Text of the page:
Published online by Cambridge University Press: 05 August 2011
From the very first version issued at the ICTY in 1994, proceedings at each of the major international criminal tribunals have been governed in part by a body of rules termed the ‘Rules of Procedure and Evidence’. Although this title may suggest that evidentiary law is given roughly equal treatment in these provisions as other areas of procedure, this is far from the case. The ICTY Rules contain 164 rules with multiple paragraphs and subparagraphs, but only seventeen pertain to the manner in which proposed evidence becomes part of the trial record and the factual basis on which the final judgement rests. The 157 provisions in the ICTR Rules include only fourteen such provisions; the 225 provisions in the ICC Rules list only thirteen, with fewer than a handful of additional relevant provisions in the Rome Statute and Court Regulations; and of the SCSL Rules' 141 provisions, a mere fourteen relate to the law of evidence. As the jurisprudence interpreting these provisions amply demonstrates, their sparseness is no accident. To the contrary, the rules are drafted and applied to ensure maximum flexibility for chambers in their efforts to run fair and expeditious trials.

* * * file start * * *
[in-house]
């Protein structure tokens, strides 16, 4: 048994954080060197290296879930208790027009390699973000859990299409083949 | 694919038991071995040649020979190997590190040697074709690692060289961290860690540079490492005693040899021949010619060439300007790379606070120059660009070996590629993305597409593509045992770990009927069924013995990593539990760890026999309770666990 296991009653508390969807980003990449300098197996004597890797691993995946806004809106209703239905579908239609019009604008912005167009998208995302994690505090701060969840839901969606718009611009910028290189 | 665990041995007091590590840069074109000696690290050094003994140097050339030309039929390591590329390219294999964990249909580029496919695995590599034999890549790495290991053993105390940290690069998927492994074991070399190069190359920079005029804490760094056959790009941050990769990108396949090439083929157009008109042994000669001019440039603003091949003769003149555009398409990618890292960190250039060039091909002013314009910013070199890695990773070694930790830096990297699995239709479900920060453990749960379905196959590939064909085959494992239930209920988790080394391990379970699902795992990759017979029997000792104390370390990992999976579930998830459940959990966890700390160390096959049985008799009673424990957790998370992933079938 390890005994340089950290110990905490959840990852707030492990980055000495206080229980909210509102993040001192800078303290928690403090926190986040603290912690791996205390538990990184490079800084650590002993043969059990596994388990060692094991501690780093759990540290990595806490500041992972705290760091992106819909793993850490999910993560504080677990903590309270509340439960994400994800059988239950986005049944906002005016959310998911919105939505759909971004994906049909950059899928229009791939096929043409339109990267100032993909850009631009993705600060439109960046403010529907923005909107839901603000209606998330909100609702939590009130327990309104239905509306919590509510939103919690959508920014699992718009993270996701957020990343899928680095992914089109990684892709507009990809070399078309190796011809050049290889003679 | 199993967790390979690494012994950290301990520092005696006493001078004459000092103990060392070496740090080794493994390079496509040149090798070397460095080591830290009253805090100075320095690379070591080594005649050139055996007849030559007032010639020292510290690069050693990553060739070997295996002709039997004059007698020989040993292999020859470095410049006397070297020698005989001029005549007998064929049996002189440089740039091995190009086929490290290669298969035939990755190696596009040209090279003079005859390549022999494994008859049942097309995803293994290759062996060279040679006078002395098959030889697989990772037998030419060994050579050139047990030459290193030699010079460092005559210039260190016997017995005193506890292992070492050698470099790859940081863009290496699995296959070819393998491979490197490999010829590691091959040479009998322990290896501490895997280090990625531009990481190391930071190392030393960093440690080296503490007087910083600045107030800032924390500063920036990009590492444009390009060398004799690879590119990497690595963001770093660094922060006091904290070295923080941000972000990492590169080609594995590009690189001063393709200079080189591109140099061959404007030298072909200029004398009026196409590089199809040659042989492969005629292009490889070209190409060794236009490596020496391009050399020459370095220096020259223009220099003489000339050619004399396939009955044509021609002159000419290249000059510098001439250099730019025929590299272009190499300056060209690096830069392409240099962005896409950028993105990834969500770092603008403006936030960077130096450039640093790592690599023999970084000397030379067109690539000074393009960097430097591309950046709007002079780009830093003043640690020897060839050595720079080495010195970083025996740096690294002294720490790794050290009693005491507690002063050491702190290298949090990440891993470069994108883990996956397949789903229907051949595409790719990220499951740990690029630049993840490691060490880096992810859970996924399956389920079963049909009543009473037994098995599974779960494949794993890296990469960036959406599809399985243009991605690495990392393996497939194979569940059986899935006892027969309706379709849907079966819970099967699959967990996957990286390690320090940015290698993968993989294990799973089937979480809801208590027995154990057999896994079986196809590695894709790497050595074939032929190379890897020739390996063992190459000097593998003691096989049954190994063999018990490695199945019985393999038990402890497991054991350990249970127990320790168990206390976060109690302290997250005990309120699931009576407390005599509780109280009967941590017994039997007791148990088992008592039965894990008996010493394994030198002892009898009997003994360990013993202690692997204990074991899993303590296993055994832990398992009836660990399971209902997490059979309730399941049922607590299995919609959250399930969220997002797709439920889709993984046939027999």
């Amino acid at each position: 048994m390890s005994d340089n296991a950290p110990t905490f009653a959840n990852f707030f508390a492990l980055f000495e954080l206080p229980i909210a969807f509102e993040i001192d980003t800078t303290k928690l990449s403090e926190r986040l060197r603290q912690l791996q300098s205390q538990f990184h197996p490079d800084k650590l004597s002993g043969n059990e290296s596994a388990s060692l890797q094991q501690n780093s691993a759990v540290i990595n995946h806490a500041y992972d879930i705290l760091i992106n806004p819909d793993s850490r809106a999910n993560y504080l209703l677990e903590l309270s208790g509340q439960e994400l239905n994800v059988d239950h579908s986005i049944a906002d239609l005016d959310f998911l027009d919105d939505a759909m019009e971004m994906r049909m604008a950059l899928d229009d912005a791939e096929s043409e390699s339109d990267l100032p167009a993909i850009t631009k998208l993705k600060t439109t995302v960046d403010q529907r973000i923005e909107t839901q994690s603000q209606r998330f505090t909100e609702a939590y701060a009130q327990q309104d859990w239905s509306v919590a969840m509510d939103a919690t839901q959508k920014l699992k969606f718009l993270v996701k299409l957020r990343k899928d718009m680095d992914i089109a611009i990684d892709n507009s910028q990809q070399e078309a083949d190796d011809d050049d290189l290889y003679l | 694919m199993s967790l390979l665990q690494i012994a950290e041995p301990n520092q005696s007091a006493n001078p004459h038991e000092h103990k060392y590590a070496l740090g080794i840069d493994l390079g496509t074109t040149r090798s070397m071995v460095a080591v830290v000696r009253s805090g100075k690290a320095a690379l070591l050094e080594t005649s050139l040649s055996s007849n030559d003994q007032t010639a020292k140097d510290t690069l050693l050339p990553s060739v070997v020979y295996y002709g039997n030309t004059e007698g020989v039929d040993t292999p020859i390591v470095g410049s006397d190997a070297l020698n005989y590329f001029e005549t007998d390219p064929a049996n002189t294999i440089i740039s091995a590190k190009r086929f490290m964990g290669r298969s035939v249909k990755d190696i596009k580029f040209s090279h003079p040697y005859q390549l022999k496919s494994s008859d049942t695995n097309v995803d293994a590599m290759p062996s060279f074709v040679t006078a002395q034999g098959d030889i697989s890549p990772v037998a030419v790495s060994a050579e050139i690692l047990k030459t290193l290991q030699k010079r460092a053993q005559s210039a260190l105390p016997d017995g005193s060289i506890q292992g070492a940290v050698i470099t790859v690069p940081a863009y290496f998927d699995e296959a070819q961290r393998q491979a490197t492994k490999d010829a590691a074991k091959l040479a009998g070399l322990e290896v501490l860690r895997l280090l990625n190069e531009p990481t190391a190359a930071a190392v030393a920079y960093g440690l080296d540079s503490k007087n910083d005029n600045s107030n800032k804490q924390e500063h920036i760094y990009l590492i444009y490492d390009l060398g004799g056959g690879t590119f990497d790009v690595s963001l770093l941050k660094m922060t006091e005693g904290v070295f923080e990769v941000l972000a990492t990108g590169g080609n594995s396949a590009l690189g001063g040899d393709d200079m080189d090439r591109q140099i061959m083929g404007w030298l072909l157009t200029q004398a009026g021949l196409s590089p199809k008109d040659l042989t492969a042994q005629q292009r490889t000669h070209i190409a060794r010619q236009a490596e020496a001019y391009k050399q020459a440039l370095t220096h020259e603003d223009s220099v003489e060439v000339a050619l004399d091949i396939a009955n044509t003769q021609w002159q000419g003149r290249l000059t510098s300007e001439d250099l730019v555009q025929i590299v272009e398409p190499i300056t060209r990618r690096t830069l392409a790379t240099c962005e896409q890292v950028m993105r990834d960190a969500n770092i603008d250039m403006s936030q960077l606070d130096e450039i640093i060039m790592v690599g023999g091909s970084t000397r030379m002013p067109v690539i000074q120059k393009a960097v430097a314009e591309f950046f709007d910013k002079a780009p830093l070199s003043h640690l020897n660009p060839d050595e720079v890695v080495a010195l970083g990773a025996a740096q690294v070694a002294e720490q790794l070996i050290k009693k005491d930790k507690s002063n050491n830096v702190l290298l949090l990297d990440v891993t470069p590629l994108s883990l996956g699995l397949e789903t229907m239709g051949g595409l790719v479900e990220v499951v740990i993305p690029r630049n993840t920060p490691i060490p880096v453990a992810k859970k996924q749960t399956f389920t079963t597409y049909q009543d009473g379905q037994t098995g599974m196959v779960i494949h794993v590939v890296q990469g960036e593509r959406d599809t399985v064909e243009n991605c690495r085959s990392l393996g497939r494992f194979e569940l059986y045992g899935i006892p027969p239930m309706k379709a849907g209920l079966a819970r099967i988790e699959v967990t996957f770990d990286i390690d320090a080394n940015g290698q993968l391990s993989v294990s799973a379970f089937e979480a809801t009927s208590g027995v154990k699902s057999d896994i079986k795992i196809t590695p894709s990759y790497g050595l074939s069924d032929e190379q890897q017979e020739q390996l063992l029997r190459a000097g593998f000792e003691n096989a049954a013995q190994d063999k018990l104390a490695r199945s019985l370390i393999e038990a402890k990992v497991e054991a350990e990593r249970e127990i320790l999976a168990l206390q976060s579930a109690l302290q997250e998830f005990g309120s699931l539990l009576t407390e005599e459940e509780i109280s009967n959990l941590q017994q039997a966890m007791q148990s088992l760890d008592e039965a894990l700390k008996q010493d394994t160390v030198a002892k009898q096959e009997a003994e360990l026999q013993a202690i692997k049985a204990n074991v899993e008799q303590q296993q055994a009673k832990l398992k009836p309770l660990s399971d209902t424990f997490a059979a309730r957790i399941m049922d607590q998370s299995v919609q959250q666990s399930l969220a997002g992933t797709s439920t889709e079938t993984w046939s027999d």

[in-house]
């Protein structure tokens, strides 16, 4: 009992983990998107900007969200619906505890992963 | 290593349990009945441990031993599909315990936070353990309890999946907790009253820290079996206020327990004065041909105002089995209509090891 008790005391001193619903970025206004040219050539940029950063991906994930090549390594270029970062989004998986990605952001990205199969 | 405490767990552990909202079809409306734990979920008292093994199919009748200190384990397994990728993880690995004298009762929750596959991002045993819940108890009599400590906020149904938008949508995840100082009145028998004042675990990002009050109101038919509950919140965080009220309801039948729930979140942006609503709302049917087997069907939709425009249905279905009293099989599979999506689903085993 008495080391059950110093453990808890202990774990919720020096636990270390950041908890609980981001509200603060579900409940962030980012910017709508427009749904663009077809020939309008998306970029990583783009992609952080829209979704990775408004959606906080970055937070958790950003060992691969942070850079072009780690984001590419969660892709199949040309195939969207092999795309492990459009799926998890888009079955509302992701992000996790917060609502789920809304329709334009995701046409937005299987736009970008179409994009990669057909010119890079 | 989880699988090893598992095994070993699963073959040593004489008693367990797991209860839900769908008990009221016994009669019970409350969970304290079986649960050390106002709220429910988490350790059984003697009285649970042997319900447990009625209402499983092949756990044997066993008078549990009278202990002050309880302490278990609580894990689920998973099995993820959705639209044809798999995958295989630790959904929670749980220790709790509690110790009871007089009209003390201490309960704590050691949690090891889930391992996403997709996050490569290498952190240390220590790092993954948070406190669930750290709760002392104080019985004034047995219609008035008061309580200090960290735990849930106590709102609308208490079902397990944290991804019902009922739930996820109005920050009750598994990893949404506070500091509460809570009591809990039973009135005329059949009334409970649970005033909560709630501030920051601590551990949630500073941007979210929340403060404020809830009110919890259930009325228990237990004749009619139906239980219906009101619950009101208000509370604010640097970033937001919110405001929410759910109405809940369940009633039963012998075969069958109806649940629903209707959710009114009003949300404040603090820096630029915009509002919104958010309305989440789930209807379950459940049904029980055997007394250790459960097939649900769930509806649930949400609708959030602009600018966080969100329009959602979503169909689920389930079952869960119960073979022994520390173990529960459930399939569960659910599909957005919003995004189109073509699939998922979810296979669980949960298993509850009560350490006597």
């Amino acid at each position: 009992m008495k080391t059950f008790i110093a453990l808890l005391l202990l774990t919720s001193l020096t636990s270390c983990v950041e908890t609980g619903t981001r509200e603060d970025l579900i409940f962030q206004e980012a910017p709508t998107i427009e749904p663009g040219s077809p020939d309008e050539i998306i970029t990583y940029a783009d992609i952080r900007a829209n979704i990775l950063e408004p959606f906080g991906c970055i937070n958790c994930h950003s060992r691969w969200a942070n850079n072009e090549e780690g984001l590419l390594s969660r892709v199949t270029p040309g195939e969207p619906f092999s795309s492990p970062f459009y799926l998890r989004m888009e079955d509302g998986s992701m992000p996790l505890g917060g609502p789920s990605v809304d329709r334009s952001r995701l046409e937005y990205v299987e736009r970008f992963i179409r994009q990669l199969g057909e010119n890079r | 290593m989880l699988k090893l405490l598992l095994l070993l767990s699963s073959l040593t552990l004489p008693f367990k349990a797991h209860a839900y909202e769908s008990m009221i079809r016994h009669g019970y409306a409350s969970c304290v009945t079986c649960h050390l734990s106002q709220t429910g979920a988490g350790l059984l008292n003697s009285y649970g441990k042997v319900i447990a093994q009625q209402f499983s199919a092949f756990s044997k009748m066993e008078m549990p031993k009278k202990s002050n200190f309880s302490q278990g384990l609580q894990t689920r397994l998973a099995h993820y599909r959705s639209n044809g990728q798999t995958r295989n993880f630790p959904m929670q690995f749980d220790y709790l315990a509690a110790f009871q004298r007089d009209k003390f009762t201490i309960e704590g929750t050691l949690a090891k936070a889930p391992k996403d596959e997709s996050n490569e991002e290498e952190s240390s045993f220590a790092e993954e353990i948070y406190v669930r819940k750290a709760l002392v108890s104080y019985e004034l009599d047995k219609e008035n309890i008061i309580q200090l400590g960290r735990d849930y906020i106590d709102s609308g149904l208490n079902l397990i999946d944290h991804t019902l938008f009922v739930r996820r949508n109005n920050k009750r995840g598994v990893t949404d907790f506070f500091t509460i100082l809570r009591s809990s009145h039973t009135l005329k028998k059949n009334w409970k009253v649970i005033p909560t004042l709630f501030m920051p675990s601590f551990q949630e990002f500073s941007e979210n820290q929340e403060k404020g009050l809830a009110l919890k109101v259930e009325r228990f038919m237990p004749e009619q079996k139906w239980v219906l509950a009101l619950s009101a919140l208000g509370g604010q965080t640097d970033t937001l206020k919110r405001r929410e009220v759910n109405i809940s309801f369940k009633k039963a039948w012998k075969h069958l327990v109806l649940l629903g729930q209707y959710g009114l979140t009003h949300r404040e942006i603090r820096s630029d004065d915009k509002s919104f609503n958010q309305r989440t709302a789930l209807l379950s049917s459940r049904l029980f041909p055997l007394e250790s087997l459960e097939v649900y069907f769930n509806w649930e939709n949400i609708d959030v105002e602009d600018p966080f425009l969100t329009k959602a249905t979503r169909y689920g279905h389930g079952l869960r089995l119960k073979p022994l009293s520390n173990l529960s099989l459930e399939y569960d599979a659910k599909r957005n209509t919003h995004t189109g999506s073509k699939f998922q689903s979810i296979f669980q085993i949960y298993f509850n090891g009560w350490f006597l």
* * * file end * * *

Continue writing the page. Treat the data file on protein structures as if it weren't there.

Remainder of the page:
This chapter examines the law governing the presentation, admission, and evaluation of evidence in trials at the ICC, ICTY, ICTR, and SCSL. Section 9.1 reviews the guidelines established by the governing instruments and case law of these tribunals to cabin the broad discretion granted to chambers to admit evidence and weigh that evidence in the course of deliberations.